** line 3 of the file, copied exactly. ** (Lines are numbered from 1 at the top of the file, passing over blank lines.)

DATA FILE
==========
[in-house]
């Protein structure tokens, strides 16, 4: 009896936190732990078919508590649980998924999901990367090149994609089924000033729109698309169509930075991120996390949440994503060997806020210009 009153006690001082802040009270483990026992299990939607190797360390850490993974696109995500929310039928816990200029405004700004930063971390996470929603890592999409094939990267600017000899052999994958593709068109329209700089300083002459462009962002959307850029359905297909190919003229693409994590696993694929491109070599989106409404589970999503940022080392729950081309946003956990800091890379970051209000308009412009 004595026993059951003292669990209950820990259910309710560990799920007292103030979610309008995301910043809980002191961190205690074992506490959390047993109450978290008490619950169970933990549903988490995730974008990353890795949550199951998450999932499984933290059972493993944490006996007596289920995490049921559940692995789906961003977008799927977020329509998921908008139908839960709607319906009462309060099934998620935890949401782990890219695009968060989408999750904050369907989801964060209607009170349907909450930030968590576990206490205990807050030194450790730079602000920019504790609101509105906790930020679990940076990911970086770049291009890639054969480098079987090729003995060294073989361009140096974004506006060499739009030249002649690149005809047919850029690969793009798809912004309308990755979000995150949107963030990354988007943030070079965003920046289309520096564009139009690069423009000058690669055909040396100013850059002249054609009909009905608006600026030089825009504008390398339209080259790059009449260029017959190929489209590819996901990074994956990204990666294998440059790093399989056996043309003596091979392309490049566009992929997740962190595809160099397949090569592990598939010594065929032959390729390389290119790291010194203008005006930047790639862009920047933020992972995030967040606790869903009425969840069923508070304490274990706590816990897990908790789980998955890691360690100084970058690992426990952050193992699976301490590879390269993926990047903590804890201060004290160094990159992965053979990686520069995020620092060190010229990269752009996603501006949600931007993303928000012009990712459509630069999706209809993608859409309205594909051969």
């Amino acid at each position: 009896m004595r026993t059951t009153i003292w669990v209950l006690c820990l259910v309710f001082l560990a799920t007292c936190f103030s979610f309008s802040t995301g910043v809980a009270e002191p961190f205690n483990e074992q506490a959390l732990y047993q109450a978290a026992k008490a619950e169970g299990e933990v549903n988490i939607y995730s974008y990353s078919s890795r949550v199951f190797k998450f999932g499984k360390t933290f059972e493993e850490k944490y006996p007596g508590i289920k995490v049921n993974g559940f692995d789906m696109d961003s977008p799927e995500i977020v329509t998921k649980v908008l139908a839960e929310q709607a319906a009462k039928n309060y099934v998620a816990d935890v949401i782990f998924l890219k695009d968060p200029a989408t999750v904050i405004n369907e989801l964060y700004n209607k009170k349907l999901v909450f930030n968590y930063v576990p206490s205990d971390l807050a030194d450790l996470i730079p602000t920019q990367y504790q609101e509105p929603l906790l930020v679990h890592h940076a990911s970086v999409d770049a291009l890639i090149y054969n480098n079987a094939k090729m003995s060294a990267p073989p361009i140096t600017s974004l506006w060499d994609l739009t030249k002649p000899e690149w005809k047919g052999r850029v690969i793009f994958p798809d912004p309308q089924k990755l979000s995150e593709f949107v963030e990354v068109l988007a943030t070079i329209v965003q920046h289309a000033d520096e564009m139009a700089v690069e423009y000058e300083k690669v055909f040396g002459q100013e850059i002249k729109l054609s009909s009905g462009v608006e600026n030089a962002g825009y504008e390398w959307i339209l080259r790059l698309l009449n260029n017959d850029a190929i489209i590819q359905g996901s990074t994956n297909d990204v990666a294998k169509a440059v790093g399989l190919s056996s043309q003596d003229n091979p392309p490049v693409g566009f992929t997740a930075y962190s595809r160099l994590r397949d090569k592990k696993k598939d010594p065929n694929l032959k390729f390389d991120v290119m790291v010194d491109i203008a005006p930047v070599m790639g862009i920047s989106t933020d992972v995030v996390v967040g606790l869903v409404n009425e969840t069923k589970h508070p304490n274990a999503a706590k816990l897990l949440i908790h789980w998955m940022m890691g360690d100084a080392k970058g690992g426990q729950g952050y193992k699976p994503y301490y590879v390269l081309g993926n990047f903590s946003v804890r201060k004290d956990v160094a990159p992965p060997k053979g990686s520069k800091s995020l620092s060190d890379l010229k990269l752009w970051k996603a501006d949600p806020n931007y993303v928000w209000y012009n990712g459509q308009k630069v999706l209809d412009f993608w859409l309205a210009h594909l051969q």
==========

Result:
């Amino acid at each position: 009896m004595r026993t059951t009153i003292w669990v209950l006690c820990l259910v309710f001082l560990a799920t007292c936190f103030s979610f309008s802040t995301g910043v809980a009270e002191p961190f205690n483990e074992q506490a959390l732990y047993q109450a978290a026992k008490a619950e169970g299990e933990v549903n988490i939607y995730s974008y990353s078919s890795r949550v199951f190797k998450f999932g499984k360390t933290f059972e493993e850490k944490y006996p007596g508590i289920k995490v049921n993974g559940f692995d789906m696109d961003s977008p799927e995500i977020v329509t998921k649980v908008l139908a839960e929310q709607a319906a009462k039928n309060y099934v998620a816990d935890v949401i782990f998924l890219k695009d968060p200029a989408t999750v904050i405004n369907e989801l964060y700004n209607k009170k349907l999901v909450f930030n968590y930063v576990p206490s205990d971390l807050a030194d450790l996470i730079p602000t920019q990367y504790q609101e509105p929603l906790l930020v679990h890592h940076a990911s970086v999409d770049a291009l890639i090149y054969n480098n079987a094939k090729m003995s060294a990267p073989p361009i140096t600017s974004l506006w060499d994609l739009t030249k002649p000899e690149w005809k047919g052999r850029v690969i793009f994958p798809d912004p309308q089924k990755l979000s995150e593709f949107v963030e990354v068109l988007a943030t070079i329209v965003q920046h289309a000033d520096e564009m139009a700089v690069e423009y000058e300083k690669v055909f040396g002459q100013e850059i002249k729109l054609s009909s009905g462009v608006e600026n030089a962002g825009y504008e390398w959307i339209l080259r790059l698309l009449n260029n017959d850029a190929i489209i590819q359905g996901s990074t994956n297909d990204v990666a294998k169509a440059v790093g399989l190919s056996s043309q003596d003229n091979p392309p490049v693409g566009f992929t997740a930075y962190s595809r160099l994590r397949d090569k592990k696993k598939d010594p065929n694929l032959k390729f390389d991120v290119m790291v010194d491109i203008a005006p930047v070599m790639g862009i920047s989106t933020d992972v995030v996390v967040g606790l869903v409404n009425e969840t069923k589970h508070p304490n274990a999503a706590k816990l897990l949440i908790h789980w998955m940022m890691g360690d100084a080392k970058g690992g426990q729950g952050y193992k699976p994503y301490y590879v390269l081309g993926n990047f903590s946003v804890r201060k004290d956990v160094a990159p992965p060997k053979g990686s520069k800091s995020l620092s060190d890379l010229k990269l752009w970051k996603a501006d949600p806020n931007y993303v928000w209000y012009n990712g459509q308009k630069v999706l209809d412009f993608w859409l309205a210009h594909l051969q």